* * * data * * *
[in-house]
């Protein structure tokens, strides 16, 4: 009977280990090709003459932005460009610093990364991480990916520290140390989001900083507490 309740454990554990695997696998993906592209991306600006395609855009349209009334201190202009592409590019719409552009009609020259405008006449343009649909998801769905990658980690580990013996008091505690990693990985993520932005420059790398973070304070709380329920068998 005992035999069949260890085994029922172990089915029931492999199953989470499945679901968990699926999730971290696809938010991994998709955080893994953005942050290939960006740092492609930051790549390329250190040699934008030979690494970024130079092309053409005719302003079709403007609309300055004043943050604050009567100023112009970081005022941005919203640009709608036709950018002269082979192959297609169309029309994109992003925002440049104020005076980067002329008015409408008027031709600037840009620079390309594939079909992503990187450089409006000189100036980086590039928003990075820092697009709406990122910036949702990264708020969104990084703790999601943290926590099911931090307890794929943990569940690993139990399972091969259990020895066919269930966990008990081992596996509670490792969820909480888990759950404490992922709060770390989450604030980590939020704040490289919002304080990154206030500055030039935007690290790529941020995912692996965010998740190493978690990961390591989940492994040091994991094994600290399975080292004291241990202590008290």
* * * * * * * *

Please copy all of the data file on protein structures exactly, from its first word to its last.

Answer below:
[in-house]
């Protein structure tokens, strides 16, 4: 009977280990090709003459932005460009610093990364991480990916520290140390989001900083507490 309740454990554990695997696998993906592209991306600006395609855009349209009334201190202009592409590019719409552009009609020259405008006449343009649909998801769905990658980690580990013996008091505690990693990985993520932005420059790398973070304070709380329920068998 005992035999069949260890085994029922172990089915029931492999199953989470499945679901968990699926999730971290696809938010991994998709955080893994953005942050290939960006740092492609930051790549390329250190040699934008030979690494970024130079092309053409005719302003079709403007609309300055004043943050604050009567100023112009970081005022941005919203640009709608036709950018002269082979192959297609169309029309994109992003925002440049104020005076980067002329008015409408008027031709600037840009620079390309594939079909992503990187450089409006000189100036980086590039928003990075820092697009709406990122910036949702990264708020969104990084703790999601943290926590099911931090307890794929943990569940690993139990399972091969259990020895066919269930966990008990081992596996509670490792969820909480888990759950404490992922709060770390989450604030980590939020704040490289919002304080990154206030500055030039935007690290790529941020995912692996965010998740190493978690990961390591989940492994040091994991094994600290399975080292004291241990202590008290």